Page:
Knowing “the Rules” and Knowing When to Break Them
A while back agent-turned-author Nathan Bransford did a “Five Openings to Avoid” post that takes a jab at some of the obvious and overused openings that circulate, especially among novice writers.
You know, the story that starts with a character gazing at herself in the mirror just so the writer can work in a physical description. That kind of thing.
I was in the final revision stage for The Knife and the Butterfly when I read Bransford’s post. The Knife and the Butterfly begins with Azael, the protag, waking up. So imagine my chagrin when I saw the following on Bransford’s list:
A character waking up: Sure, there’s probably a good reason the character is getting woken up. Maybe their house is on fire/they’re late for school/they just realized their insides are being sucked out by a sea monster. But not only is waking up overdone, what exactly is gained by showing a character wake up? Why not just cut to the insides-getting-sucked-out chase?
This is pretty true. But it’s also important to know that there are plenty of good reasons to do things that are, by and large, a bad idea. What to do in my shoes?
Sit down and make sure you have lots of good reasons for why you’ve written something the way it is. (And, no, the fact that your current opening is already written is not a good enough reason to leave it.)
Here’s a strategy that I use for endings: write 10 alternative endings to what you thought “had” to happen. You might still come back and decide your original direction was the right one, but you’ll also have carefully considered your alternatives.
For The Knife and the Butterfly, I spent a day brainstorming alternative openings before deciding that it needed to open as it does, that my reasons for breaking the rules trump the reasons the rules were in place.
But you be the judge. Here’s the opening few paragraphs from The Knife and the Butterfly.
I’m standing inches from a wall, staring at a half-finished piece. Even though I’m too close to read what it says, I know it’s my work. I run my hands over the black curves outlined in silver. I lean in and sniff. Nothing, not a whiff of fumes. When did I start this? It doesn’t matter; I’ll finish it now. I start to shake the can in my hand, but all I hear is a hollow rattle. I toss the can down and reach for another, then another. Empty. They’re all empty.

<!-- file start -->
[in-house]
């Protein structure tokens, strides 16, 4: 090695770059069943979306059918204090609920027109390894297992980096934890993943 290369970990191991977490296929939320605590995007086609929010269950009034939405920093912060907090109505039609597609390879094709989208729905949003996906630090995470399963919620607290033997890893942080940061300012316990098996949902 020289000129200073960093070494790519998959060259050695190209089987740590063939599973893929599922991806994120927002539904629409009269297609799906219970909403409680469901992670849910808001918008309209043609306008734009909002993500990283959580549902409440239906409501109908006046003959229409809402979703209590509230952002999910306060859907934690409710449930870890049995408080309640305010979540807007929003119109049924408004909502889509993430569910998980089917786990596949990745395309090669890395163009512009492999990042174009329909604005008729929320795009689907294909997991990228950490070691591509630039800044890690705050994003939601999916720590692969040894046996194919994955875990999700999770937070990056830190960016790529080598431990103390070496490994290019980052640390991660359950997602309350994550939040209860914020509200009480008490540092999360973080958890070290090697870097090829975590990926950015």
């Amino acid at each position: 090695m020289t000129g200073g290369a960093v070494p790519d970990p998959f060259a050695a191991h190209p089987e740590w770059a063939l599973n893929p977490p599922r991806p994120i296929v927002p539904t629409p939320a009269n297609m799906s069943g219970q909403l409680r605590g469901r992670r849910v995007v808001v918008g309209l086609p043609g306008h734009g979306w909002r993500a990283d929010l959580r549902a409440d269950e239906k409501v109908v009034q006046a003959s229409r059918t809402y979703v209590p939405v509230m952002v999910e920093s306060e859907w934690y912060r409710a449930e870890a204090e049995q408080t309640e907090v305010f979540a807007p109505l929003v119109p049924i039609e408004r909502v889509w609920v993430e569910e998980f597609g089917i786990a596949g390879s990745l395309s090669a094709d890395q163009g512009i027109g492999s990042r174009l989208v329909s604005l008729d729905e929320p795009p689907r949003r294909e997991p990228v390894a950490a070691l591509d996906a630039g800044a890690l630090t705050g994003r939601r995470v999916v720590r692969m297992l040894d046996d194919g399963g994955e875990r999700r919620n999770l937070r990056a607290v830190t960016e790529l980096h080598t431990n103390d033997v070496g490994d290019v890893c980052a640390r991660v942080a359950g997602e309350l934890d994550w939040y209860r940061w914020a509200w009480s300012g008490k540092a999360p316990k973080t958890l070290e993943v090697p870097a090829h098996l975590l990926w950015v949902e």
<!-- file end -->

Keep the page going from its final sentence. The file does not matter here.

I wake up with that all over shitty feeling you get the day after a rumble. Head splitting, guts twisted. All that’s left of my dream is a memory of black and silver. I sit up, thinking about snatching the baggie from under the couch and going to the back lot for a joint before Pelón can bust my balls for smoking his weed.
Except then I realize I’m not at Pelón’s. I’m on this narrow cot with my legs all tangled up in a raggedy-ass blanket. It’s dark except for a fluorescent flicker from behind me. I get loose of the covers and take four steps one way before I’m up against another concrete wall. Six steps the other way, and I’m bumping into the shitter in the corner. There’s a sink right by it. No mirror. Drain bolted into the concrete floor. I can make out words scrawled in Sharpie on the wall to one side of the cot: WELCUM HOME FOOL. I turn around, already half-knowing what I’m going to see.
Bars. Through them, I take in the long row of cells just like this one. I’m in lock-up. Shit, juvie again? It’s only been four months since I got out of Houston Youth Village. Village, my ass.
I sit back down on the cot and try to push through the fog in my brain from the shit we smoked yesterday. Thing is, I’ve got no memory of getting brought in here. It’s like I want to replay that part, but my brain’s a jacked-up DVD player that skips back again and again to the same damn scene, the last thing I can remember right.
You can read a longer excerpt from The Knife and the Butterfly here, or buy the whole book in February!